Of course you know your game, you know who you're facing, but when you get out there, everything is very different.  I think it's just important to take everything in.
I know for me personally I'm selfishly not going to care about that, of her not having experience on these stages, because my job is to go out and try to beat my opponent.

Q.  What is your response to the critics about what you do outside of the game?  What is your response to them?
MARIA SHARAPOVA:  My French Open victory two weeks ago.

Q.  You think it's okay to have sweet shops and things like that?  What would your advice be to children?
MARIA SHARAPOVA:  Clearly.  My advice to children on what?  Winning Grand Slams and having a sweets shop?

Q.  No, on healthy eating and that sort of thing.
MARIA SHARAPOVA:  I know all about living a healthy lifestyle, wellness, what's right and what's not.  But everybody loves sweets, including myself.  That passion for candy, that little treat at the end of the day, has always been a part of my life.
It's been a fun journey starting something from scratch, a candy brand, and two years later see yourself create a little shop during Wimbledon.

Q.¬† After Andy Murray took on Am√©lie as his coach, someone asked Marinko Matosevic about it.¬† He said he wouldn't have a female coach because he didn't think that highly of the women's game.¬† Is that a prevailing attitude on the men's tour, or is that a one‑off?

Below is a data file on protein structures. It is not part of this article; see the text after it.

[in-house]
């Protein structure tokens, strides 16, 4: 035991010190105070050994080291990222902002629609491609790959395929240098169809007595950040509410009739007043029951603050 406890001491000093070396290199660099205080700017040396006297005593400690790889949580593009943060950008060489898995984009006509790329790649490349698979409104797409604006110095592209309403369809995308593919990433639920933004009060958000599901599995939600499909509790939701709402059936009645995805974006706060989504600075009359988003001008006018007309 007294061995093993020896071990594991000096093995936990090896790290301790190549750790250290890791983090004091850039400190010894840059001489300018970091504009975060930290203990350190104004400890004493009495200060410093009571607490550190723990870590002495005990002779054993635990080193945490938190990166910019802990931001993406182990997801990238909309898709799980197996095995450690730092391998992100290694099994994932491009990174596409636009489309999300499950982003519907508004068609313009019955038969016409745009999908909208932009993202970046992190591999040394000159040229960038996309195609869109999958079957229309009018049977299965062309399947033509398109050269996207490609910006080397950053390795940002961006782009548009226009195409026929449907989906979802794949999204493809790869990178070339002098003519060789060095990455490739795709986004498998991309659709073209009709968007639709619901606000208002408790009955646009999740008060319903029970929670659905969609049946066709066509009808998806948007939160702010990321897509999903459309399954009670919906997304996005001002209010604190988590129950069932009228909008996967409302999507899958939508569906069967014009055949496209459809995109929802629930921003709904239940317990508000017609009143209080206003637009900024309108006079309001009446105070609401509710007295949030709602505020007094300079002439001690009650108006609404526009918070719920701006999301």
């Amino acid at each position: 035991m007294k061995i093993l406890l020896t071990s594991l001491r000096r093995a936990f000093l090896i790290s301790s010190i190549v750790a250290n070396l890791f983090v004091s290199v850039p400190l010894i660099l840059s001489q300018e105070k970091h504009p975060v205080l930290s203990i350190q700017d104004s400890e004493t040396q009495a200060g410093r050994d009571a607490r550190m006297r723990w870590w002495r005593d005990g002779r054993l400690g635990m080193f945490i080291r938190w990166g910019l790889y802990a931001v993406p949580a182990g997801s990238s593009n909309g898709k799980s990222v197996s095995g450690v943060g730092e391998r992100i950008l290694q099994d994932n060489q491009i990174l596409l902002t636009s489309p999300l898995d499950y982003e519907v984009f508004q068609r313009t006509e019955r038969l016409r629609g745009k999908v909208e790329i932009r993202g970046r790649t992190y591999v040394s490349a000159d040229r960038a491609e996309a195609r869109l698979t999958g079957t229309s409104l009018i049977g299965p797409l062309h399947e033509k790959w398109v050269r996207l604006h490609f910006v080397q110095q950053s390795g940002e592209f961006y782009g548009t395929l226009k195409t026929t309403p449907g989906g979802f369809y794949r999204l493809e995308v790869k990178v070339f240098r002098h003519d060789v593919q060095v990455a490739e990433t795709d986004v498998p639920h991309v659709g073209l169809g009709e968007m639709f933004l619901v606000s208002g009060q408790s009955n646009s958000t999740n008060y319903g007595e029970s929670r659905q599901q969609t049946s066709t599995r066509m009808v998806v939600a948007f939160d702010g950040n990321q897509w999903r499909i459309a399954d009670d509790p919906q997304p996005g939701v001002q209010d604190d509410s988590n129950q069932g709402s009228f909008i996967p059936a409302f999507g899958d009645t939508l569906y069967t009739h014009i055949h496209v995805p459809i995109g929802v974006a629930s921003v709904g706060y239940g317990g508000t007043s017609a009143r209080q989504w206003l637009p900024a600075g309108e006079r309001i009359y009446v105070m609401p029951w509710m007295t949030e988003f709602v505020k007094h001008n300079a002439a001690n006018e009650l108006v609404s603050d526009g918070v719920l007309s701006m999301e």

MARIA SHARAPOVA:  I'm not sure.  I haven't asked too many people about it.  I certainly heard his comments.  I think it's great.  I think it's great from Andy's part.  I had my fair amount of trouble playing against her.  I think she's a very knowledgeable player, knowledgeable person.
Ever since she's retired, she's been around the game for so many years from a men's and women's perspective.  It's great to see her be his coach.

Q.  Would you personally have a female coach?
MARIA SHARAPOVA:  Yeah, if the opportunity came about.  But there's a lot less female coaches than there are male coaches.

Q.  What is your favorite team?  Do you have to see Russia or is there another team that impressed you?
MARIA SHARAPOVA:  No, I enjoy watching with a group of people that get excited about it.  I've personally never been a huge fan of football in my career.  I always feel like I'm always missing the goals.  (Laughter.)
It's like I watched for 35 minutes and I didn't see a goal, and all of a sudden I grab a sip of tea and there is the goal and I miss the goal.
I usually prefer higher‑scoring games.¬† Last night's game was exciting.

Q.  Do you have a theory at all why there are so few women coaches as opposed to men?
MARIA SHARAPOVA:  I think women get to a certain point in their career where family becomes maybe a bit of a priority and they're not able to travel as much when they have children.  And not just one, but they decide to have a second.
We find ourselves traveling for so many years from a very young age.  At that point, when family becomes such a priority, being at home, yeah, it's really priceless.  I think that's an example for everyone.